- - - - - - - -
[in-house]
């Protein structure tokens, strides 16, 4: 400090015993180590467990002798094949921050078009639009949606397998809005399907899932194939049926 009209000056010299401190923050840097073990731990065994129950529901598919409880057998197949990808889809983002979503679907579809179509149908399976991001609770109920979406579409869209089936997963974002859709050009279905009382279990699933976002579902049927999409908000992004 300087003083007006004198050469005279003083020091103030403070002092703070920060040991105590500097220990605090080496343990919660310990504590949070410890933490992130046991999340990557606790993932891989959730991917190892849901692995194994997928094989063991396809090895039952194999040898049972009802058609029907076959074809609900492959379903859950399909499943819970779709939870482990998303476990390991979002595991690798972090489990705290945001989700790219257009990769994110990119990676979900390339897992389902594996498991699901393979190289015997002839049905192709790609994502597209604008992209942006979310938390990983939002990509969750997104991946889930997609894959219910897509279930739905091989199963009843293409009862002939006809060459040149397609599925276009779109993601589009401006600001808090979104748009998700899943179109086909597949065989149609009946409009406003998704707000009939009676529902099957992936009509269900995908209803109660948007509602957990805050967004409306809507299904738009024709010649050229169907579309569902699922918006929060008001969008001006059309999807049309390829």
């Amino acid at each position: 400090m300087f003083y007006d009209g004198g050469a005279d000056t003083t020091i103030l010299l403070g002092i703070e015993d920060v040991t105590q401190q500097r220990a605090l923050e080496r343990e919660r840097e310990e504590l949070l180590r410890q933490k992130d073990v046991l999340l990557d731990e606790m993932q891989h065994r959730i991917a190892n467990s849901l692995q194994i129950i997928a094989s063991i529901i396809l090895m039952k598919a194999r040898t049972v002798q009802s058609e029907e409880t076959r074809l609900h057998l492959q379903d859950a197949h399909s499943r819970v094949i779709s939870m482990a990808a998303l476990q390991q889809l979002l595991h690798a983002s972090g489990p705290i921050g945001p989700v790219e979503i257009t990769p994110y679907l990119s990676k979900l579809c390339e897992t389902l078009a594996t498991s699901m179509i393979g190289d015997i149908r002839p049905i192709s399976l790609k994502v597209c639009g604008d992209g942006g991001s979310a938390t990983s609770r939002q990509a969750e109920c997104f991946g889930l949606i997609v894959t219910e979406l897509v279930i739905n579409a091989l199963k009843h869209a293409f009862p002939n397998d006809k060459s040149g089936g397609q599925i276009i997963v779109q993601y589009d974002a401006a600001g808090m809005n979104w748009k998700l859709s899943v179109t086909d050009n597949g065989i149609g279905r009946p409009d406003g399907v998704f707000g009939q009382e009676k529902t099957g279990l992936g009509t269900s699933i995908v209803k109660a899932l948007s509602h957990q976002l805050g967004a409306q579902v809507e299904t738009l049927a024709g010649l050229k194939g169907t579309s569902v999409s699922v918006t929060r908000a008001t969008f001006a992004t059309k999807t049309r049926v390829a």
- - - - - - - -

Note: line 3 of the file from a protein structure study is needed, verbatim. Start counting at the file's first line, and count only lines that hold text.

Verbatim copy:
């Amino acid at each position: 400090m300087f003083y007006d009209g004198g050469a005279d000056t003083t020091i103030l010299l403070g002092i703070e015993d920060v040991t105590q401190q500097r220990a605090l923050e080496r343990e919660r840097e310990e504590l949070l180590r410890q933490k992130d073990v046991l999340l990557d731990e606790m993932q891989h065994r959730i991917a190892n467990s849901l692995q194994i129950i997928a094989s063991i529901i396809l090895m039952k598919a194999r040898t049972v002798q009802s058609e029907e409880t076959r074809l609900h057998l492959q379903d859950a197949h399909s499943r819970v094949i779709s939870m482990a990808a998303l476990q390991q889809l979002l595991h690798a983002s972090g489990p705290i921050g945001p989700v790219e979503i257009t990769p994110y679907l990119s990676k979900l579809c390339e897992t389902l078009a594996t498991s699901m179509i393979g190289d015997i149908r002839p049905i192709s399976l790609k994502v597209c639009g604008d992209g942006g991001s979310a938390t990983s609770r939002q990509a969750e109920c997104f991946g889930l949606i997609v894959t219910e979406l897509v279930i739905n579409a091989l199963k009843h869209a293409f009862p002939n397998d006809k060459s040149g089936g397609q599925i276009i997963v779109q993601y589009d974002a401006a600001g808090m809005n979104w748009k998700l859709s899943v179109t086909d050009n597949g065989i149609g279905r009946p409009d406003g399907v998704f707000g009939q009382e009676k529902t099957g279990l992936g009509t269900s699933i995908v209803k109660a899932l948007s509602h957990q976002l805050g967004a409306q579902v809507e299904t738009l049927a024709g010649l050229k194939g169907t579309s569902v999409s699922v918006t929060r908000a008001t969008f001006a992004t059309k999807t049309r049926v390829a």